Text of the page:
Working out your New Year’s Resolution

Susan Neltner

Susan Neltner

You take your first uncertain step on to the machine. Your eyes widen as they look upon a dreaded number – your weight has increased by five pounds.

You decide then and there, as you stand on that little machine, that you are going to lose those five pounds.

Many of us refer to this statement as our New Year’s resolution.

For the first few weeks you seem to be motivated. You go to the gym, watch what you eat – even become a fitness guru (or so you think) – but as the year progresses that dream of losing those five pounds becomes obsolete. Often, preoccupation with school, work and relationships can lead to excuses for not going to the gym. Who has time?

According to Kim Linkel, facility/program coordinator of the Campus Recreation Center (formerly, Albright Health Center), many of us at Northern Kentucky University fall into the New Year’s resolution trap.

During the month of January there is an increase of people coming to the gym and an increase of people signing up for memberships, Linkel said. Approximately 15 to 20 memberships are sold in a typical month, but that number doubles in January, with about 30 to 40 memberships sold.

Linkel attributes the increase to two reasons. First, students are returning to school and their workload is not heavy. Second – New Year’s Resolutions.

But, by the beginning of February, the influx of people slowly dwindles down to the crowd one can expect to see year round.

“Americans overfeed themselves on holidays,” said Fabiola Cendales, a building manager at the CRC. “By the time the New Year starts they have set big goals for themselves,” he said. “What they should do is set smaller goals.”

For example, instead of trying to lose five pounds in a week, make it one pound. A person with realistic goals is less likely to be frustrated, Cendales said.

Cendales stressed that a person has to be aware of his/her lifestyle and be ready to change that lifestyle should the need arise.

Sue Roth, Wellness Coordinator for the Campus Staff and Faculty agreed and added that, in order to lose a pound a week, a person must decrease caloric intake and increase activity level.

“A pound is equal to 3500 calories, so if one wants to lose a pound a week one must do the math. 3500 divided by 7 gives a person 500 calories,” Roth said.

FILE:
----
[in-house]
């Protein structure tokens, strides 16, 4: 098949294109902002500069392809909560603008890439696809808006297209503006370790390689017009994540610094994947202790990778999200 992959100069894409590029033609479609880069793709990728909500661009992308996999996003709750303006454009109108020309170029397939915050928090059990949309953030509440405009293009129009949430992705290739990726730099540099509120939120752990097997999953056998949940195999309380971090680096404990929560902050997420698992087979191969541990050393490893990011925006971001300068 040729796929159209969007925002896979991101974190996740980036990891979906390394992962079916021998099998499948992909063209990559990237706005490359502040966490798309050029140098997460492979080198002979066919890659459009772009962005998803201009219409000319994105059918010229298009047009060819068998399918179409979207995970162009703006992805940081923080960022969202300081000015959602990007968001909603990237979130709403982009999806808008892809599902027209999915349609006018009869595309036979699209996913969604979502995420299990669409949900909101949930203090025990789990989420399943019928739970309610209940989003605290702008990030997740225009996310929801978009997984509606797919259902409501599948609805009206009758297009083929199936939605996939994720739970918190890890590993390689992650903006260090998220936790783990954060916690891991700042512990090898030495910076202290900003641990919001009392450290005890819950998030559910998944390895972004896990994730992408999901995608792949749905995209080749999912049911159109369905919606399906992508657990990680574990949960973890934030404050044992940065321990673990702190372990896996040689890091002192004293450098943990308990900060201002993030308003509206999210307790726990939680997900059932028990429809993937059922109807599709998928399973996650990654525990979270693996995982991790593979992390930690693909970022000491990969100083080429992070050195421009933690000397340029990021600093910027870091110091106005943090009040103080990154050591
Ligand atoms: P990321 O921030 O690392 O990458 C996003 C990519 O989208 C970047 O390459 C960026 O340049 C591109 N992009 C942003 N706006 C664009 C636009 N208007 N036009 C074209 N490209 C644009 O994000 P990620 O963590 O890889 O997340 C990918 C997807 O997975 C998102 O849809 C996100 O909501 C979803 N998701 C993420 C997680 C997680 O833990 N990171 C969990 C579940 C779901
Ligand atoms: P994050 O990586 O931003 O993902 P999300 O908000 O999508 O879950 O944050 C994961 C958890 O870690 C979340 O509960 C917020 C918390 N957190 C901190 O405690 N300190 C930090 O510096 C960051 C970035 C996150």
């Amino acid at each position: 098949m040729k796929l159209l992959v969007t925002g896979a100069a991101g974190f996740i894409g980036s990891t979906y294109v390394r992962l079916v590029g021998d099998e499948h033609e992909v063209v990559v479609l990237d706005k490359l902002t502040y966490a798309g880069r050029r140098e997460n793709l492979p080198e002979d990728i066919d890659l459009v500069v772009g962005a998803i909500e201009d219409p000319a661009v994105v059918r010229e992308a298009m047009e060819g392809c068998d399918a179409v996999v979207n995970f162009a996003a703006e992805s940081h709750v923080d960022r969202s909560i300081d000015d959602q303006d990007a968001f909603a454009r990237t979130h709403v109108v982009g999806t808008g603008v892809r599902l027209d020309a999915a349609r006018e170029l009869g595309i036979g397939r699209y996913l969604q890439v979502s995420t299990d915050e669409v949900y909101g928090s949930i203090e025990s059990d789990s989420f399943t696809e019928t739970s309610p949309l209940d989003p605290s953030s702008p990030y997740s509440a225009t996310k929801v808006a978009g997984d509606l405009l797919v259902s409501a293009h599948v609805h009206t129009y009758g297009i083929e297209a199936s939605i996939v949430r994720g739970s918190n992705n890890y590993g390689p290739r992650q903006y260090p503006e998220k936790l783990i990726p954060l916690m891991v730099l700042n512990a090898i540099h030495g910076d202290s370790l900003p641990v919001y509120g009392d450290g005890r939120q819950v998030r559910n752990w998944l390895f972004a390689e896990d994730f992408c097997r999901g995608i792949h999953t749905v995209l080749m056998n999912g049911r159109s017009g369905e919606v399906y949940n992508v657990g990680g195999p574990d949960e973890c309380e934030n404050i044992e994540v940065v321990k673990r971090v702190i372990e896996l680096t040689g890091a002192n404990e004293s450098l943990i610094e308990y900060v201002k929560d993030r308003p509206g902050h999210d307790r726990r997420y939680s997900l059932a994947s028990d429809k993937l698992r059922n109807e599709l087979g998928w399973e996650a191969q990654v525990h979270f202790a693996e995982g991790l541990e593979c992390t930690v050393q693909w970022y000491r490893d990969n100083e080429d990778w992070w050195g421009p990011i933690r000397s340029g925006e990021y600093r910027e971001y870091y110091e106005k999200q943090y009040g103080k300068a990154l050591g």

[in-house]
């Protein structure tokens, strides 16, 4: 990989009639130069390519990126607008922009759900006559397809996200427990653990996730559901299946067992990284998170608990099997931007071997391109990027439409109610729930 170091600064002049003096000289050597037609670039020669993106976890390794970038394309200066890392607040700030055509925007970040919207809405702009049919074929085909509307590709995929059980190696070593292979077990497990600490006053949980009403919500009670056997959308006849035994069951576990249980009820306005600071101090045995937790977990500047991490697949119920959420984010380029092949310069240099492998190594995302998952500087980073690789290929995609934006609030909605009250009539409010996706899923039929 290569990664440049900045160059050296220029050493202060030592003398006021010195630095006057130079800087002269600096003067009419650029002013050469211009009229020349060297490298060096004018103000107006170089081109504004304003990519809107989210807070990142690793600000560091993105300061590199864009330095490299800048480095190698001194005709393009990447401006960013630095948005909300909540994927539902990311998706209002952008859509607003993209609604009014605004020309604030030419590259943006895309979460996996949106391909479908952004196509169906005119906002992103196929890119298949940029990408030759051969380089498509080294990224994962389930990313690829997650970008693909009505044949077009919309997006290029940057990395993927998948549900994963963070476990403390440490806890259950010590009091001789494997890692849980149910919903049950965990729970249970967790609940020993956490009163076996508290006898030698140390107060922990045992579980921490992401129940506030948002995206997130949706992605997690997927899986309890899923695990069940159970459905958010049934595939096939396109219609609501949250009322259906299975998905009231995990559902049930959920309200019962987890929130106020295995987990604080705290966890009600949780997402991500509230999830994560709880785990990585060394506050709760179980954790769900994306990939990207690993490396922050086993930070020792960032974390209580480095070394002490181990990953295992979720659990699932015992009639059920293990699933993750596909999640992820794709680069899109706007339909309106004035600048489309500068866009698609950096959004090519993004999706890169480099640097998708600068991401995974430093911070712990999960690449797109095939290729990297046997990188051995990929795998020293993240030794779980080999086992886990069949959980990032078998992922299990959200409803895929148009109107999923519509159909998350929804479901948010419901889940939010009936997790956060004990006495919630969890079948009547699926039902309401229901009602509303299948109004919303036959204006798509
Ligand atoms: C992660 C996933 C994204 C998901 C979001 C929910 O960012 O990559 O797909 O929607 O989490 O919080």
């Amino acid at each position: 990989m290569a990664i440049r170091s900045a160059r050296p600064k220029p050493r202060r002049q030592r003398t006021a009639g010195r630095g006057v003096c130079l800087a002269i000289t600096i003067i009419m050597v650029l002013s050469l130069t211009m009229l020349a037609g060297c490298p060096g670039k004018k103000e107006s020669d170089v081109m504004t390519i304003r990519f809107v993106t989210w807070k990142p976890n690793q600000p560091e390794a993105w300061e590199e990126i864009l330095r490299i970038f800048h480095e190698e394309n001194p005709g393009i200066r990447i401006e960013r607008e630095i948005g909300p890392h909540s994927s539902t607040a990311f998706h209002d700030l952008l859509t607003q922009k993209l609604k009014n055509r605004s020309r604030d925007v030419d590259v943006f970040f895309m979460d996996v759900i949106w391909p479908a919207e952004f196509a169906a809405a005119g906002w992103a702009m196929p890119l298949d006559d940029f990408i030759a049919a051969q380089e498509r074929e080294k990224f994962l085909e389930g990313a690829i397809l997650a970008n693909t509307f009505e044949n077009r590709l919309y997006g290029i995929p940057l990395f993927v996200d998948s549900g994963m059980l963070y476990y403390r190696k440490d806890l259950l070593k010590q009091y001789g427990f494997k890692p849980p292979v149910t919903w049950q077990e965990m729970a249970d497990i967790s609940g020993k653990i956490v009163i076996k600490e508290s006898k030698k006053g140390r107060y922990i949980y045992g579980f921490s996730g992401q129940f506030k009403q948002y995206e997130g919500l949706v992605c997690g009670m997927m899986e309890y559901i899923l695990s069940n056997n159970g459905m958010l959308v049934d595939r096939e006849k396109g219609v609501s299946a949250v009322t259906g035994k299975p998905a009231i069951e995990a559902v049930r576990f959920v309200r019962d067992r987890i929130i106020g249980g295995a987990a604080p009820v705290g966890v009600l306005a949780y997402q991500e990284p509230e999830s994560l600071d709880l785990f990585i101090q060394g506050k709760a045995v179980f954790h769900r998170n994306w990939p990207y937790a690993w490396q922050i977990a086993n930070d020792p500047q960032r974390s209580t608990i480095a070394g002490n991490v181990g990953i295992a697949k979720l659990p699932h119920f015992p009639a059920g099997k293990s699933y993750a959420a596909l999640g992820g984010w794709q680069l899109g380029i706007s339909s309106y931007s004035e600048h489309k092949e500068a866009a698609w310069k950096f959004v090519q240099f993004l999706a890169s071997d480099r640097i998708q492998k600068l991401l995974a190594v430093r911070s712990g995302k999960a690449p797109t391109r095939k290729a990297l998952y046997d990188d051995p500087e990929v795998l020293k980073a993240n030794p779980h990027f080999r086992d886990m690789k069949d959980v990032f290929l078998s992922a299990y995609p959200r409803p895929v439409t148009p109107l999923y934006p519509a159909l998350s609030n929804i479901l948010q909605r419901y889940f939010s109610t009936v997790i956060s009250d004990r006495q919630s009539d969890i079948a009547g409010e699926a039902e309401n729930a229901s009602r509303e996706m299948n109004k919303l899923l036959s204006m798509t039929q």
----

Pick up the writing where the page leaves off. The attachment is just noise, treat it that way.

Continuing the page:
A person really does not have to cut back on enormous food intake, just cut the extras out, Roth said. Those extras include (as painful as this may be to some) things like alcohol and soda.

A 12-ounce can of Coke and a 12 ounce can of Budweiser each contain 140 calories. Three cans of soda or beer per day equal 420 calories. Cut those extras out and one only needs 80 more calories to reach the 500-calorie goal.

Roth suggests keeping a journal to track daily caloric intake.

“Don’t be obsessive about it, but do it for a week or two to give you a general idea on where you stand,” she said.

The Food Pyramid, developed by the United States Department of Agriculture, offers a way to keep count of calories as well as maintain a healthful diet, Roth said.

Using the Food Pyramid as a guide on how to eat healthier is the first step on the road to weight loss.

Eating healthy does not mean that you have to give up your chocolate chip cookies for good. You just have to maintain how many you eat.

“Eighty percent of the time you should feed yourself well,” Roth said. “The other 20 percent you can eat junk food if you would like.” This means that if you eat, “21 meals a week, three meals a day, you have four meals to play with.” But eating healthy is just half of the equation to losing weight. The other half deals with the one thing many of us love to hate – exercise.

By doing some form of exercise, even if it is walking around the track for 30 minutes you can burn at least 200 calories, Roth said.

The CRC offers fitness programs that for all workout types. Programs include kickboxing, step aerobics, yoga, and shallow and deep-water aerobics for those who enjoy working out in a group.

For those who rather work out alone, the CRC offers three basketball courts, six racquetball/handball courts, a four-lane indoor track, a pool, a weight training room full of Nautilus weight equipment, exercise bikes, stair stepper machines, treadmills and cross trainers.

The CRC is available to NKU students, faculty and staff at no charge.

For more information on maintaining a healthy lifestyle or the CRC, call (859) 572-5197.